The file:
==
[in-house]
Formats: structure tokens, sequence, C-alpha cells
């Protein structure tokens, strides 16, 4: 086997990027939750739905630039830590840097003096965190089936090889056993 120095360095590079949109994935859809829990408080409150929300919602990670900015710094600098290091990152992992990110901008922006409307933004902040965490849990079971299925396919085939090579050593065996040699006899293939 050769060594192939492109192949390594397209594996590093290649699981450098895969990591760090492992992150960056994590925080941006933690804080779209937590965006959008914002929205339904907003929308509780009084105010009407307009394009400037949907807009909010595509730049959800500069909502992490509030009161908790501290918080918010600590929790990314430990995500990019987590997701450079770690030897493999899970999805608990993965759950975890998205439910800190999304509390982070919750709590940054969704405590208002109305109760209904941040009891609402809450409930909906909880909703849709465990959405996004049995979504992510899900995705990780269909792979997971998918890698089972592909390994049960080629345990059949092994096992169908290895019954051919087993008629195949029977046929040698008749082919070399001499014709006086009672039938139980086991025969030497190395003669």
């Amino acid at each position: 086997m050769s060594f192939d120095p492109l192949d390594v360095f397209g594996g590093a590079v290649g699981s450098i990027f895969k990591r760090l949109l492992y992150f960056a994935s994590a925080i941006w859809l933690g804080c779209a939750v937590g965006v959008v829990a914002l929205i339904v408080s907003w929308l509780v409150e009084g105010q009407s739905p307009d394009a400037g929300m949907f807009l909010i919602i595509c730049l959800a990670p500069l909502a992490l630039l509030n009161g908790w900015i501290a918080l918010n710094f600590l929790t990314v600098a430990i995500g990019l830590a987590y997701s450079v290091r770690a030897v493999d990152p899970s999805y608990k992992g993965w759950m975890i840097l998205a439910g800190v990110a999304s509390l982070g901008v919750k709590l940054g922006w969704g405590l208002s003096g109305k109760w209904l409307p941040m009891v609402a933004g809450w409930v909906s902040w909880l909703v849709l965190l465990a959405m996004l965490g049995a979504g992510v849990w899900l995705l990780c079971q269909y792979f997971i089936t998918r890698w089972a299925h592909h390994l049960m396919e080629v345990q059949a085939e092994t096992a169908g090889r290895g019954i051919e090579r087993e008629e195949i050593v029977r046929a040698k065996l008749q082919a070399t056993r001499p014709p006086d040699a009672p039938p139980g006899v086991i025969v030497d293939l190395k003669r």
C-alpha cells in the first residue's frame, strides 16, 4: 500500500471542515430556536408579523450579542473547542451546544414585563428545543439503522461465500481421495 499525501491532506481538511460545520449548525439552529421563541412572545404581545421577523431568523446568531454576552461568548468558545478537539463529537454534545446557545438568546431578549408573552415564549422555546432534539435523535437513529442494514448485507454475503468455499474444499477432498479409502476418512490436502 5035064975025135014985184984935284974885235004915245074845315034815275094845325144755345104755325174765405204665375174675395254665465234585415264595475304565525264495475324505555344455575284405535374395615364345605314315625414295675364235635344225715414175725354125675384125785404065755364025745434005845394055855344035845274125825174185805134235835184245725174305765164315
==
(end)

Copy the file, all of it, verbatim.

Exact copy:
[in-house]
Formats: structure tokens, sequence, C-alpha cells
């Protein structure tokens, strides 16, 4: 086997990027939750739905630039830590840097003096965190089936090889056993 120095360095590079949109994935859809829990408080409150929300919602990670900015710094600098290091990152992992990110901008922006409307933004902040965490849990079971299925396919085939090579050593065996040699006899293939 050769060594192939492109192949390594397209594996590093290649699981450098895969990591760090492992992150960056994590925080941006933690804080779209937590965006959008914002929205339904907003929308509780009084105010009407307009394009400037949907807009909010595509730049959800500069909502992490509030009161908790501290918080918010600590929790990314430990995500990019987590997701450079770690030897493999899970999805608990993965759950975890998205439910800190999304509390982070919750709590940054969704405590208002109305109760209904941040009891609402809450409930909906909880909703849709465990959405996004049995979504992510899900995705990780269909792979997971998918890698089972592909390994049960080629345990059949092994096992169908290895019954051919087993008629195949029977046929040698008749082919070399001499014709006086009672039938139980086991025969030497190395003669």
């Amino acid at each position: 086997m050769s060594f192939d120095p492109l192949d390594v360095f397209g594996g590093a590079v290649g699981s450098i990027f895969k990591r760090l949109l492992y992150f960056a994935s994590a925080i941006w859809l933690g804080c779209a939750v937590g965006v959008v829990a914002l929205i339904v408080s907003w929308l509780v409150e009084g105010q009407s739905p307009d394009a400037g929300m949907f807009l909010i919602i595509c730049l959800a990670p500069l909502a992490l630039l509030n009161g908790w900015i501290a918080l918010n710094f600590l929790t990314v600098a430990i995500g990019l830590a987590y997701s450079v290091r770690a030897v493999d990152p899970s999805y608990k992992g993965w759950m975890i840097l998205a439910g800190v990110a999304s509390l982070g901008v919750k709590l940054g922006w969704g405590l208002s003096g109305k109760w209904l409307p941040m009891v609402a933004g809450w409930v909906s902040w909880l909703v849709l965190l465990a959405m996004l965490g049995a979504g992510v849990w899900l995705l990780c079971q269909y792979f997971i089936t998918r890698w089972a299925h592909h390994l049960m396919e080629v345990q059949a085939e092994t096992a169908g090889r290895g019954i051919e090579r087993e008629e195949i050593v029977r046929a040698k065996l008749q082919a070399t056993r001499p014709p006086d040699a009672p039938p139980g006899v086991i025969v030497d293939l190395k003669r």
C-alpha cells in the first residue's frame, strides 16, 4: 500500500471542515430556536408579523450579542473547542451546544414585563428545543439503522461465500481421495 499525501491532506481538511460545520449548525439552529421563541412572545404581545421577523431568523446568531454576552461568548468558545478537539463529537454534545446557545438568546431578549408573552415564549422555546432534539435523535437513529442494514448485507454475503468455499474444499477432498479409502476418512490436502 5035064975025135014985184984935284974885235004915245074845315034815275094845325144755345104755325174765405204665375174675395254665465234585415264595475304565525264495475324505555344455575284405535374395615364345605314315625414295675364235635344225715414175725354125675384125785404065755364025745434005845394055855344035845274125825174185805134235835184245725174305765164315